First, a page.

Supported by Google, BlackRock, Benioff

A number of SkySat satellites before a launch.

planet

Satellite imagery and data specialist Planet Labs is preparing to go public and announced on Wednesday that it will merge with a SPAC to be listed on the New York Stock Exchange.

Planet Labs is joining forces with the special purpose vehicle dMY Technology Group IV, which is traded on the NYSE under the ticker DMYQ. The deal gives the aerospace company a $ 2.8 billion stock valuation and is expected to close in the fourth quarter, leading to Planet listing on the NYSE under the ticker PL.

“Planet is a data company … we are a mature company with a massive new and unique set of data from our 190 satellites, the largest terrestrial fleet ever, and more than ten times the size of any other,” Planet co-founder and CEO Will Marshall told CNBC.

DYMQ’s stock rose over 7% in pre-trading hours from its previous closing price of $ 9.81.

Co-founder and CEO Will Marshall

planet

The deal is set to gross Planet $ 434 million in total, including a $ 200 million PIPE round – or a private investment in public equity – led by BlackRock and along with Google, Koch, and Marc Benioff’s TIME Ventures. Previously, Planet raised more than $ 380 million in capital from investors such as Google, DFJ, Lux Capital, DCVC, Founders Fund, Space Capital, and others.

“I am very excited to have such high quality partners as we approach this important milestone for Planet,” said Marshall. “We’ll do this in the long run.”

Planet joins a trend of space companies going public through SPAC deals. Redwire, Satellogic and Momentus should follow in the coming months.

A data subscription business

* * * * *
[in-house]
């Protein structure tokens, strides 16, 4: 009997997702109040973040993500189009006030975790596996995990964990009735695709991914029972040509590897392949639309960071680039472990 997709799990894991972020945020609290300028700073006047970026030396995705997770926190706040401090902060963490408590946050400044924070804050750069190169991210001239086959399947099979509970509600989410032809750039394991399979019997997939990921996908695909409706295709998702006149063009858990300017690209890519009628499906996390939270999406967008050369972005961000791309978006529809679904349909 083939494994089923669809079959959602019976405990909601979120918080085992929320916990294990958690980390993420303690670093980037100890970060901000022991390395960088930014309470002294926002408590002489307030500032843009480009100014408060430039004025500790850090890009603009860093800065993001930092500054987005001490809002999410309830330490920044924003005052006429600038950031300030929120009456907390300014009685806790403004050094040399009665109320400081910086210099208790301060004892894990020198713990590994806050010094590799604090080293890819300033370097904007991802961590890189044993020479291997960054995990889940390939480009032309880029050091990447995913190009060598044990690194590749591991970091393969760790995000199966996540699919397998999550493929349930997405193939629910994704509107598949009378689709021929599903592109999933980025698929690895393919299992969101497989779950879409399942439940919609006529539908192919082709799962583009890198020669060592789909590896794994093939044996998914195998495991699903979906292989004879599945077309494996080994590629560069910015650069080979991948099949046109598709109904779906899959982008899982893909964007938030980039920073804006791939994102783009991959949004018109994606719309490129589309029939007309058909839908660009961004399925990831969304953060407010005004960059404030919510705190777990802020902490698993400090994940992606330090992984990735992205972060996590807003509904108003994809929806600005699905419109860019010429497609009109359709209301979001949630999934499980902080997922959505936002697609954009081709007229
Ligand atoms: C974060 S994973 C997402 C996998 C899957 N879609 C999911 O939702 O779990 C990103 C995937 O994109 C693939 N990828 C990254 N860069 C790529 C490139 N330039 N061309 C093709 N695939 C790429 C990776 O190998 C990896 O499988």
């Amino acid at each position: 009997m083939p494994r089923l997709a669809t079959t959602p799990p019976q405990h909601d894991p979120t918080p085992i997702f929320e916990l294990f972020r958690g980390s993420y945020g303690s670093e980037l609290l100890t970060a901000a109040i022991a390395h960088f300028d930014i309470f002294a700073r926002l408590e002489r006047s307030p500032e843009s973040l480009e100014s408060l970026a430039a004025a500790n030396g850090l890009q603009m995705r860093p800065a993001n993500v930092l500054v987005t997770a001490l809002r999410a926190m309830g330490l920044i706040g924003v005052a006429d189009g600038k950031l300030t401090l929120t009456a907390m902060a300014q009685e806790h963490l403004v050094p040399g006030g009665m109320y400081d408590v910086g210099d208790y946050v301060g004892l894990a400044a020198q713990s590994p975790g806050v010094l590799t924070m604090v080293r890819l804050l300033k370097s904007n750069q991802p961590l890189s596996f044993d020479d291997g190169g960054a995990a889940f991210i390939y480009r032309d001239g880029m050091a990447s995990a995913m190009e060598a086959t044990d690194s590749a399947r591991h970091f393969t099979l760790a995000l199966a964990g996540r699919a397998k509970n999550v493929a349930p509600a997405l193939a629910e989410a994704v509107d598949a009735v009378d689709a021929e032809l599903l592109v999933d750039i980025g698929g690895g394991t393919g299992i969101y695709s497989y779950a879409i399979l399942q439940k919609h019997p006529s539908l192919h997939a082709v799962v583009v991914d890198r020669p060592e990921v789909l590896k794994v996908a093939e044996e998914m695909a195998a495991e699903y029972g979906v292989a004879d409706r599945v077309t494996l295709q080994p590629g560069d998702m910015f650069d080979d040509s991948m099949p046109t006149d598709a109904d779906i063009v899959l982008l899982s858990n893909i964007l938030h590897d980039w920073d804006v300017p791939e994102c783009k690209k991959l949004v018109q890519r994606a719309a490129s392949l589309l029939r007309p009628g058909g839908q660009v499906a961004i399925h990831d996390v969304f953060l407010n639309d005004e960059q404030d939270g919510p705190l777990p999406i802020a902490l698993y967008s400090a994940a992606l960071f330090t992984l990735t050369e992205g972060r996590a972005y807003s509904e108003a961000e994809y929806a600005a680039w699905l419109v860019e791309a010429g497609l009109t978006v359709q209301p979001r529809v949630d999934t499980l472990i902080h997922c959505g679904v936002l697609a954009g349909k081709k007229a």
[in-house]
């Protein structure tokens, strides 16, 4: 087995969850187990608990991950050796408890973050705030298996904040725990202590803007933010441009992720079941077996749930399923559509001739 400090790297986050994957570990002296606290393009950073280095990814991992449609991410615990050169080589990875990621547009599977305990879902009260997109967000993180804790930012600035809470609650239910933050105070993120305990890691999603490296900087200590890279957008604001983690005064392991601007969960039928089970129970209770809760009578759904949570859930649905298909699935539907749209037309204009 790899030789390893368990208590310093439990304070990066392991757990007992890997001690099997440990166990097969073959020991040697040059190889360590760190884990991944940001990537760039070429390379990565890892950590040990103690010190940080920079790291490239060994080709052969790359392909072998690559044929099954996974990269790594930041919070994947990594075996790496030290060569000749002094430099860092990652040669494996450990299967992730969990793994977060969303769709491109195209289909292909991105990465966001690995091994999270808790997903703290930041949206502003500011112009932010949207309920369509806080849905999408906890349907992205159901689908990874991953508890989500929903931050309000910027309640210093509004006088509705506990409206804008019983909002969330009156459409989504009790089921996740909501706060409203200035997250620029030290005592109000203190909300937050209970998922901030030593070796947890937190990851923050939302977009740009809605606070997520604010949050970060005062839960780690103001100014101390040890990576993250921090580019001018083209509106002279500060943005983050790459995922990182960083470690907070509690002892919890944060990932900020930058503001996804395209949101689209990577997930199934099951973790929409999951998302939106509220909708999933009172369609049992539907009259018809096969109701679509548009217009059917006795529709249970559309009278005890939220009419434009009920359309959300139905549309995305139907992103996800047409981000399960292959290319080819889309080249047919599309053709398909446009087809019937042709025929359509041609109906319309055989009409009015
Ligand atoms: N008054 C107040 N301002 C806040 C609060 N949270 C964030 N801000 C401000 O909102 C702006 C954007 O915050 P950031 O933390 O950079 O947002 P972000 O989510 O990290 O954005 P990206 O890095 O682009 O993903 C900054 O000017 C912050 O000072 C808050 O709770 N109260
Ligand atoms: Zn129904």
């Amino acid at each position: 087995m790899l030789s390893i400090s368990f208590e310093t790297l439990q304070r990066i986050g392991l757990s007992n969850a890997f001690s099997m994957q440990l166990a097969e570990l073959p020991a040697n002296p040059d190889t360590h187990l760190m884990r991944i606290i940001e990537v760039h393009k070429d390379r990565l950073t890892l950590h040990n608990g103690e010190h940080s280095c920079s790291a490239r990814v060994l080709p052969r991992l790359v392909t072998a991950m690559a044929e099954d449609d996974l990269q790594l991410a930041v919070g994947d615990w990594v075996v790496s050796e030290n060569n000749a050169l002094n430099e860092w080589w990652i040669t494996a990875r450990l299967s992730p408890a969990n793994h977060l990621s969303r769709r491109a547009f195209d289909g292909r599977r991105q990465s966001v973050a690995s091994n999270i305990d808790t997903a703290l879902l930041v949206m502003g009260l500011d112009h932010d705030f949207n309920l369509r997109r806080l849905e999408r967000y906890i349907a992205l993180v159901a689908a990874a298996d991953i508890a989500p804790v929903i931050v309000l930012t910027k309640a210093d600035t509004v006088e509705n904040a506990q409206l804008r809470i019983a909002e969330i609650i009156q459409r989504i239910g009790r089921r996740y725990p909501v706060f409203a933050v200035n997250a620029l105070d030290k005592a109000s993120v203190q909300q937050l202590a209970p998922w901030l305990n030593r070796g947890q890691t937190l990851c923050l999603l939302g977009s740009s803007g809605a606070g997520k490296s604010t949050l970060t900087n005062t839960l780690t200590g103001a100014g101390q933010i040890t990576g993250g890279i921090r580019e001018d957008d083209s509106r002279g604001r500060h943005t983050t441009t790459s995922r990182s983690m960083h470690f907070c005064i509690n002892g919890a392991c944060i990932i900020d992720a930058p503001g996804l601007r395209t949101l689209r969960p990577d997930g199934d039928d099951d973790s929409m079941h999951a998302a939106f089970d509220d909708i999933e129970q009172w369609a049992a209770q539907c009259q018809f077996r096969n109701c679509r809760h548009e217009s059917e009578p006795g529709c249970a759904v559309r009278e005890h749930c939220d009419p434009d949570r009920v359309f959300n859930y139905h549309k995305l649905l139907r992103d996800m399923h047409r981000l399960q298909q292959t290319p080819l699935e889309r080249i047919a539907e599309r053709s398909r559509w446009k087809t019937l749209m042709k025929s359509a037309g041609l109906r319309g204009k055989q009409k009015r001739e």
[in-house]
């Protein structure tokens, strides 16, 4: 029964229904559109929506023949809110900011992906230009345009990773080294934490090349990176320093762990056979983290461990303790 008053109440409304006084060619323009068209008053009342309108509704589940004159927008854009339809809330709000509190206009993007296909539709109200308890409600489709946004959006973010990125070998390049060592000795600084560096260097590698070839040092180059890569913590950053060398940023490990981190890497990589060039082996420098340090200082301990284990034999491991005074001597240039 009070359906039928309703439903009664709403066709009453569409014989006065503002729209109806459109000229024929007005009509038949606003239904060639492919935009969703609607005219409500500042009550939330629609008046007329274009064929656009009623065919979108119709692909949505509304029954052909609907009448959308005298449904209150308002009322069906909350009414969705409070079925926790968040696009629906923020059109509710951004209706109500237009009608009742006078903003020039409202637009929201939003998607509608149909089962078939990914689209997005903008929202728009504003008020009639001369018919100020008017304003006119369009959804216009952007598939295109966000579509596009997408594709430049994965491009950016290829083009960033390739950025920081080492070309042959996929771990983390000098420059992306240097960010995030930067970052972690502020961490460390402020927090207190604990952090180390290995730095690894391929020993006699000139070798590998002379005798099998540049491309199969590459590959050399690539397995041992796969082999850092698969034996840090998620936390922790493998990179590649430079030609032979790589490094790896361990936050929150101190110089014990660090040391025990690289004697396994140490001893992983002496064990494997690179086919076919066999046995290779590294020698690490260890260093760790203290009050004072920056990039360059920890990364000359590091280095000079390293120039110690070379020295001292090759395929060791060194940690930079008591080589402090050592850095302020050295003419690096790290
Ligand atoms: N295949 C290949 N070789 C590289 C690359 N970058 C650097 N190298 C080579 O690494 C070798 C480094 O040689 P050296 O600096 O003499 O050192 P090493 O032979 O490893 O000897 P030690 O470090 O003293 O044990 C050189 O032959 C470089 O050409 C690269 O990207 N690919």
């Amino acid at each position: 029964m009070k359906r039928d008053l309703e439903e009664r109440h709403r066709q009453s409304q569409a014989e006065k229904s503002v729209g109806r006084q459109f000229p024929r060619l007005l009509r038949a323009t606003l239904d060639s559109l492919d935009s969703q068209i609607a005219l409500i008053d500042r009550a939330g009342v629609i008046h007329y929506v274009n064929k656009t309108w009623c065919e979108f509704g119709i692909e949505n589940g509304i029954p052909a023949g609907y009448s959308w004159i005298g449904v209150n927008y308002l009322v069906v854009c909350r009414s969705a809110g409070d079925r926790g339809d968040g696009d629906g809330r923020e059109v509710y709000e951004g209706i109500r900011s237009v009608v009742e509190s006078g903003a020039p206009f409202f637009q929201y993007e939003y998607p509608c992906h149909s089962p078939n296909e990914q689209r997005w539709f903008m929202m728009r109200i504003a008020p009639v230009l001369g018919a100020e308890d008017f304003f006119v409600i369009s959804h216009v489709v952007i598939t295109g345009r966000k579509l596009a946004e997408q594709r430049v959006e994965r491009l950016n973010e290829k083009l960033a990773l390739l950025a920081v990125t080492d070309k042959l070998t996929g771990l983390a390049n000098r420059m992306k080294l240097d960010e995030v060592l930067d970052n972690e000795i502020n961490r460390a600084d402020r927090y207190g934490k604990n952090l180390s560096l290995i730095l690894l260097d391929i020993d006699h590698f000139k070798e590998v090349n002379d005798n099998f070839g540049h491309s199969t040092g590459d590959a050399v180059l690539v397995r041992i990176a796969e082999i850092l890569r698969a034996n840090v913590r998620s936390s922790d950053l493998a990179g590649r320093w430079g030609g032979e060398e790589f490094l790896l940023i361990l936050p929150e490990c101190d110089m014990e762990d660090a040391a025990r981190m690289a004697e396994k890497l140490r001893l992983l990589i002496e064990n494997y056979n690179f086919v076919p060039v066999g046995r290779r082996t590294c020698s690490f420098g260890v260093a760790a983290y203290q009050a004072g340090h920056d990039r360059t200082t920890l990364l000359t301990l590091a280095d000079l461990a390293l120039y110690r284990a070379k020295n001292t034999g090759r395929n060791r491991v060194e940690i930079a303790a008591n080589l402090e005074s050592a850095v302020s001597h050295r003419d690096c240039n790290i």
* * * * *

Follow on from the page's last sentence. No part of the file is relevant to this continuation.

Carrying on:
Planet has launched 462 satellites to date, and its current orbital fleet includes 21 satellites that can take images with a resolution of 50 centimeters and about 120 that can take images with a resolution of nearly three meters. Resolution is a way of measuring the details that a satellite can image. A smaller resolution means a better view of the ground.

Marshall found that his higher resolution satellites do a “scan of the entire landmass of the earth once a day”.

The company’s images then flow into a data index that, according to Planet, makes the earth “searchable” for its more than 600 customers. Planet’s customer contracts are concluded as subscriptions, 90% of which are annual recurring contracts. Existing revenues are largely divided into four sectors: civil law with 24%, agriculture with 23%, defense and intelligence with 22% and mapping with 17%.

“Analytics is the foundation of the biggest trillion dollar trends in the global economy as various industries digitally transform,” said Marshall. “‘You can’t manage what you can’t measure.”

He analogized Planet as a data company rather than a satellite company, just as Google is a search engine and advertising company and not a server company.

“They have servers in the backend, yes … Planet has satellites in the backend and we’re really good at that,” Marshall said. “But we’re a data company – we sell data to our customers; that’s the value you get “

Over $ 100 million last year

Planet generated $ 113 million in revenue last year – as fiscal year 2021 ended January 31, the company expanded its sales, marketing, and software lines.

The company aims to be profitable on an adjusted EBITDA basis by early 2025 and grow sales to nearly $ 700 million by early 2026.

“We’re ready to go out into the world now, and the world really needs us,” Marshall said. “If we look around the world, pretty much every company in every industry has to measure ESG [environmental, social and governance] every government in every country has to measure its emissions and so on. “

“We have to be a global company, and we’re getting there,” added Marshall.

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